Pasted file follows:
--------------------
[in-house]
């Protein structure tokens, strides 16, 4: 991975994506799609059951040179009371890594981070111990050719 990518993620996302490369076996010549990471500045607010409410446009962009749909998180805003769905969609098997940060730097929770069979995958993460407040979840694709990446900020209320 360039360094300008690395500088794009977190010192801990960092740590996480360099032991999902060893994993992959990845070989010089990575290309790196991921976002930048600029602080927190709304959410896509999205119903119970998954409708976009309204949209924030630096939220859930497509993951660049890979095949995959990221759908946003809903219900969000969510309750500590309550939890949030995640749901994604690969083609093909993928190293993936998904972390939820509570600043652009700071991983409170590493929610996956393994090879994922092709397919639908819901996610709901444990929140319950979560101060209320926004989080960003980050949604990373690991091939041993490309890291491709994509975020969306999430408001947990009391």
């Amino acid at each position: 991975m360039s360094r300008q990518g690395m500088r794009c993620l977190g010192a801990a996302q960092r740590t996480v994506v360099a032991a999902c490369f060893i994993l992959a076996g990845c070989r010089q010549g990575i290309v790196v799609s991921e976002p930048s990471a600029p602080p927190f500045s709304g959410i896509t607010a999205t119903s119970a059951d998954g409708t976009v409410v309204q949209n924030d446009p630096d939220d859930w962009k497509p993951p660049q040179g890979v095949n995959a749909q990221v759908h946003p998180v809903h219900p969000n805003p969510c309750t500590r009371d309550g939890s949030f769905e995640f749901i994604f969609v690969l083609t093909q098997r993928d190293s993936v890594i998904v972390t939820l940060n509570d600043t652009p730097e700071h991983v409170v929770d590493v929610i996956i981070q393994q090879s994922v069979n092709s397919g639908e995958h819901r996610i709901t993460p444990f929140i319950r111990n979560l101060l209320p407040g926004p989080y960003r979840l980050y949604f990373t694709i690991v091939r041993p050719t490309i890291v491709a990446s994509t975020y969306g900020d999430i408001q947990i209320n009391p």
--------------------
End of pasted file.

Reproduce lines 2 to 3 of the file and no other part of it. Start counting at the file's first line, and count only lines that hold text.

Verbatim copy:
């Protein structure tokens, strides 16, 4: 991975994506799609059951040179009371890594981070111990050719 990518993620996302490369076996010549990471500045607010409410446009962009749909998180805003769905969609098997940060730097929770069979995958993460407040979840694709990446900020209320 360039360094300008690395500088794009977190010192801990960092740590996480360099032991999902060893994993992959990845070989010089990575290309790196991921976002930048600029602080927190709304959410896509999205119903119970998954409708976009309204949209924030630096939220859930497509993951660049890979095949995959990221759908946003809903219900969000969510309750500590309550939890949030995640749901994604690969083609093909993928190293993936998904972390939820509570600043652009700071991983409170590493929610996956393994090879994922092709397919639908819901996610709901444990929140319950979560101060209320926004989080960003980050949604990373690991091939041993490309890291491709994509975020969306999430408001947990009391």
């Amino acid at each position: 991975m360039s360094r300008q990518g690395m500088r794009c993620l977190g010192a801990a996302q960092r740590t996480v994506v360099a032991a999902c490369f060893i994993l992959a076996g990845c070989r010089q010549g990575i290309v790196v799609s991921e976002p930048s990471a600029p602080p927190f500045s709304g959410i896509t607010a999205t119903s119970a059951d998954g409708t976009v409410v309204q949209n924030d446009p630096d939220d859930w962009k497509p993951p660049q040179g890979v095949n995959a749909q990221v759908h946003p998180v809903h219900p969000n805003p969510c309750t500590r009371d309550g939890s949030f769905e995640f749901i994604f969609v690969l083609t093909q098997r993928d190293s993936v890594i998904v972390t939820l940060n509570d600043t652009p730097e700071h991983v409170v929770d590493v929610i996956i981070q393994q090879s994922v069979n092709s397919g639908e995958h819901r996610i709901t993460p444990f929140i319950r111990n979560l101060l209320p407040g926004p989080y960003r979840l980050y949604f990373t694709i690991v091939r041993p050719t490309i890291v491709a990446s994509t975020y969306g900020d999430i408001q947990i209320n009391p």